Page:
Hunza Valley and The Eagle’s Nest

(James) As we all tried to recover at the bottom of the landslide, it was all we could do to just stand there and drink water to try and get some of the dust out of our lungs, but we were still about 30km short of our intended target for the night – Karimabad in the heart of the Hunza valley. We had no idea how good or bad the roads might be (surely they couldn’t get any worse?!) but with it now gone 4pm a combination of bad roads coupled with the high mountains all around us meant that the sun would set soon enough, and we didn’t want to get caught on these roads in the dark. I’d heard about a place we could stay in a village above the town of Karimabad, called the Eagle’s Nest, which supposedly had amazing views of the valley and the surrounding mountains. It might be more expensive than usual but hopefully, if it was open, its rates might be negotiable. I mentioned it to the group who all agreed that after today something a little more ‘special’ might be in order so we headed off.  The road to Karimabad wasn’t too bad (well it was rubbish but after the landslide pretty much anything seemed good) and we covered the next 25kms in little more than 90 minutes, the only notable event being when I got caught out gawping at the surroundings and failed to see (until Em riding behind, yelled out a warning by which time it was too late) a large pile of football size rocks by the side of the road. With no time to take evasive action or to brake, I ploughed straight into them, instinctively putting my weight on to my foot pegs  but fully expecting a very large wipe out. Perhaps it was the dirt road that helped but despite a horrible sounding impact I somehow came out the other side unscathed (Em: how he stayed upright, I do not know!!) and a quick inspection of  the bike miraculously found no warped wheel (although a subsequent inspection later found that my bash plate – a large 5mm thick steel protective plate under the bike – had taken a right beating and has been ‘reshaped’!).  They say that most mountaineering fatalities happen during the descent as climbers relax and stop paying attention, and this incident was most likely the result of something similar with my mind already thinking about luxuries like a shower and clean clothes, it could have been all too serious for bike and rider, something Em was rightly quick to remind me of!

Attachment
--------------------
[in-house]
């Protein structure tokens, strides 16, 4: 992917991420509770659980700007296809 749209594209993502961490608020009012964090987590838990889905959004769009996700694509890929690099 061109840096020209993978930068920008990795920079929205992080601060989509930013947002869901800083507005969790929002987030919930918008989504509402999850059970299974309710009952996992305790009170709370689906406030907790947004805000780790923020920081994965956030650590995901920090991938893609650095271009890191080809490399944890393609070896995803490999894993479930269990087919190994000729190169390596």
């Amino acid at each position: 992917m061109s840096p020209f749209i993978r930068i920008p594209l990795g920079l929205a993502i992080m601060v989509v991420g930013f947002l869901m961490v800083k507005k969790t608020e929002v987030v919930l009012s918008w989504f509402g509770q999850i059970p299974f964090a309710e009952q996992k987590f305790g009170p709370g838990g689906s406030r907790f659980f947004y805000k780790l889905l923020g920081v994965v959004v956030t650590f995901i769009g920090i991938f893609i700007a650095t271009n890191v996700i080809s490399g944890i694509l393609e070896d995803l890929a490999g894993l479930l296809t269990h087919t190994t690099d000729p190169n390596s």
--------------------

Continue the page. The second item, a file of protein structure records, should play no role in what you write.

We eventually arrived in Karimabad which sits above the KKH. The group stopped for some cold drinks in a roadside shop though Em and I, having ridden 50 metres past it, were simply too shattered to walk back down the hill so slumped on the nearest rock. We began the steep climb up towards the hotel on a lovely bit of tarmac. Up and up we kept climbing, reassured by those we spoke to that the hotel was indeed this way, open and that the road was tarmac all the way (we had to ask because we just kept climbing high above everything else and didn’t want it to be for nothing). True enough the road, although incredibly twisty with countless ridiculously tight hairpins and ever increasingly high drops off the edge (Fabian who suffers from vertigo was not enjoying it!), continued  to stay tarmac and we all started to enjoy what was a relatively civilised end to a really tough day. We should have known better, however, and as I led the group up the mountainside, the road suddenly got much, much steeper and the tarmac disappeared, replaced by a mixture of completely rutted mud (some dry, some wet) with steep banks and deep holes (Em: all I heard through the intercom was ‘Oh shit!’) It was not somewhere I wanted to stop and with a another sharp left hand hairpin banking steeply 20 metres or so into, not something I could just power through. My only option was to try to reach a high bank of mud on the outside of the bend where I might be able to stop and evaluate the next section currently out of my line of sight. I made it, just, but having stopped on the bank, the bike started skidding back down the slope even with the brakes fully on. With little choice I told Em, who would be the next to reach it, to stop wherever she could and gave the bike enough beans to continue round the corner and up the hill where, fortunately, the mud ended. Jumping off the bike, I quickly made my way back down to warn the others or advise them on the best line and, turning the corner, was met with a scene of total devastation! In front of me I could see Em’s bike on its side, and a little further down the hill Fabian’s was mirroring it. Stefano’s wasn’t on its side at all but seemed to be completely upside down! In the middle of them all, Donato was trying to do a 20 point turn. He, the bike and most definitely Roberta had had enough and were heading back down to Karimabad to find somewhere else!